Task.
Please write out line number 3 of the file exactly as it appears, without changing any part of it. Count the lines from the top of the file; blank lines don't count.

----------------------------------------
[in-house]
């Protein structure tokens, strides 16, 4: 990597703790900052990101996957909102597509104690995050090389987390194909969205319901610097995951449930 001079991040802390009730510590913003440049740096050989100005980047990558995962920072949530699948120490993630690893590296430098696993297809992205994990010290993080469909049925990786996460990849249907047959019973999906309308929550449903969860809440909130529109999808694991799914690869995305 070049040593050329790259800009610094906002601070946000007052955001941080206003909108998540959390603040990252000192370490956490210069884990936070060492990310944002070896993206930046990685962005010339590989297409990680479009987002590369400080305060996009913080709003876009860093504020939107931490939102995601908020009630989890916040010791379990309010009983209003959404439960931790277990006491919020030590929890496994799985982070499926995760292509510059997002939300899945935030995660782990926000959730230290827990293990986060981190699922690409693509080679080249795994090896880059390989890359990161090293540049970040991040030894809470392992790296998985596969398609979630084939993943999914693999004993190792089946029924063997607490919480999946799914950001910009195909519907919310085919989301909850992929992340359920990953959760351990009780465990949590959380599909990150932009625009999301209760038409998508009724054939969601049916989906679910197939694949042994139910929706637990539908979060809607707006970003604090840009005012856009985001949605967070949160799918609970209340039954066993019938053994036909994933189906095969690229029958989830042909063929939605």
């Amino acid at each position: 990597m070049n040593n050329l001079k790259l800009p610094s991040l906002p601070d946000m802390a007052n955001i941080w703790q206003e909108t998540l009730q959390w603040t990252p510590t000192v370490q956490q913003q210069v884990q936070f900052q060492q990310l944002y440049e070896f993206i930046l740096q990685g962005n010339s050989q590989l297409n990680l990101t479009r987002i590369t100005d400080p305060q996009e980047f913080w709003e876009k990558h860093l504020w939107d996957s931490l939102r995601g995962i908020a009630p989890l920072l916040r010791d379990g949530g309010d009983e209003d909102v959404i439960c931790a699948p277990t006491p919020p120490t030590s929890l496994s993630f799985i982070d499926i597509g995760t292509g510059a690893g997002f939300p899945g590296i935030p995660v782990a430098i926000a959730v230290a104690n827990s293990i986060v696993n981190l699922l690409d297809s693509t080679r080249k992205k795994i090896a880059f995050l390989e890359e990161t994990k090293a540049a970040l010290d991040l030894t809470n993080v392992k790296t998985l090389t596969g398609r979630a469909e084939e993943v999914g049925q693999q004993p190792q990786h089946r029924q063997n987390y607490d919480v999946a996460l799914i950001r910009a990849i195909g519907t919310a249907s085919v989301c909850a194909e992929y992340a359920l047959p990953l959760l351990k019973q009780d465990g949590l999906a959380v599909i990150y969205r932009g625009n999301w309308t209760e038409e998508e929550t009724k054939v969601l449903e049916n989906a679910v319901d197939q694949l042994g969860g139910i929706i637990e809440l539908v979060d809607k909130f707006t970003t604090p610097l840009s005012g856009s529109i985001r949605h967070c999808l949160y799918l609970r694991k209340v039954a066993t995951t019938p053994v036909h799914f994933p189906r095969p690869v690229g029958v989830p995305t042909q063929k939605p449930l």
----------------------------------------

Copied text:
């Amino acid at each position: 990597m070049n040593n050329l001079k790259l800009p610094s991040l906002p601070d946000m802390a007052n955001i941080w703790q206003e909108t998540l009730q959390w603040t990252p510590t000192v370490q956490q913003q210069v884990q936070f900052q060492q990310l944002y440049e070896f993206i930046l740096q990685g962005n010339s050989q590989l297409n990680l990101t479009r987002i590369t100005d400080p305060q996009e980047f913080w709003e876009k990558h860093l504020w939107d996957s931490l939102r995601g995962i908020a009630p989890l920072l916040r010791d379990g949530g309010d009983e209003d909102v959404i439960c931790a699948p277990t006491p919020p120490t030590s929890l496994s993630f799985i982070d499926i597509g995760t292509g510059a690893g997002f939300p899945g590296i935030p995660v782990a430098i926000a959730v230290a104690n827990s293990i986060v696993n981190l699922l690409d297809s693509t080679r080249k992205k795994i090896a880059f995050l390989e890359e990161t994990k090293a540049a970040l010290d991040l030894t809470n993080v392992k790296t998985l090389t596969g398609r979630a469909e084939e993943v999914g049925q693999q004993p190792q990786h089946r029924q063997n987390y607490d919480v999946a996460l799914i950001r910009a990849i195909g519907t919310a249907s085919v989301c909850a194909e992929y992340a359920l047959p990953l959760l351990k019973q009780d465990g949590l999906a959380v599909i990150y969205r932009g625009n999301w309308t209760e038409e998508e929550t009724k054939v969601l449903e049916n989906a679910v319901d197939q694949l042994g969860g139910i929706i637990e809440l539908v979060d809607k909130f707006t970003t604090p610097l840009s005012g856009s529109i985001r949605h967070c999808l949160y799918l609970r694991k209340v039954a066993t995951t019938p053994v036909h799914f994933p189906r095969p690869v690229g029958v989830p995305t042909q063929k939605p449930l």